Tata Indocom subscribers in Maharashtra and Goa can now plug into high-end games on their mobile phones.
Tata Teleservices (TTSL), the company that runs Tata Indicom, has tied up with California-based Qualcomm, a company that makes chips for CDMA phones, to offer these services on Qualcomm's BREW technology.
BREW is a software program that competes with Java and is used by coders to develop applications like games, wallpapers and websites on the mobile phone.
High-end games that have 3-D elements cannot be played in existing CDMA handsets, which is the opportunity that both companies are eyeing.
"We are looking to bring 3-D games and rich graphical downloads to the masses," Pankaj Sethi, president, value-added services, TTSL, told
Phone makers like Samsung and Huawei support these services that are based on Qualcomm's single chip (QSC6020 chip), which according to analysts offer a faster Internet browsing experience as against traditional mobile chipsets.
"Qualcomm's single chip has helped us to extend data services on low-end devices," says Sethi, adding that leveraging BREW and CDMA technologies has helped TTSL open up entertainment and information to mass customers. Tata Indicom has been facing severe competition from Reliance Communications. It is eyeing new customers and looking at monetising its existing subscribers with services like games, spiritual content and wallpapers, according to a telecom analyst.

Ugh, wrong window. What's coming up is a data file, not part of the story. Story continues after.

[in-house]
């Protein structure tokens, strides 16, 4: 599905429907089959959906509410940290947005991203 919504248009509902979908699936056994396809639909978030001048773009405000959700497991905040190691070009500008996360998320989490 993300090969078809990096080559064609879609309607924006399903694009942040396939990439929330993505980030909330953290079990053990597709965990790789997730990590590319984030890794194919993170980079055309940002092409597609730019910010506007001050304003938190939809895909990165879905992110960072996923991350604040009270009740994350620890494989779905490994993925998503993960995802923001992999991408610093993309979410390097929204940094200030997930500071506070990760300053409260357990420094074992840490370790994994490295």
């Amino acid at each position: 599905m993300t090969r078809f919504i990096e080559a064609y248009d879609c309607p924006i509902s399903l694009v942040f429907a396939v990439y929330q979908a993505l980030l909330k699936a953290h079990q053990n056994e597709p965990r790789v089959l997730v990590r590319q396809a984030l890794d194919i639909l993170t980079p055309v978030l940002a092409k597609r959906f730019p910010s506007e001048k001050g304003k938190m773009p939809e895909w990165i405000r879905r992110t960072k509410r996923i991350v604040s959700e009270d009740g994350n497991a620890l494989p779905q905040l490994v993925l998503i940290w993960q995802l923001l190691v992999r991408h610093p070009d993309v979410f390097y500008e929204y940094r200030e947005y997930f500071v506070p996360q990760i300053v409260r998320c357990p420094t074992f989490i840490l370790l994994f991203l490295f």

Recently, TTSL tied up with Opera software, the company behind the Opera web browser, to provide a version called Opera Mini on the Huawei C2900i handset.
According to TTSL officials, the company has reached 30 million downloads of BREW content and applications this year. With this, TTSL has about 80 per cent of its value-added services revenue from the non-SMS category.
Meanwhile, Samsung Electronics on Thursday launched India's first operator independent phone for CDMA users.
Called the "Samsung Max", with consumers constantly wanting to upgrade their handsets, this phone can be picked up by the consumer from any shop without having to go to the telecom companies' retail shops. The phone would work like GSM phones where a user can change his phone and has the option of changing the operator too in the open market.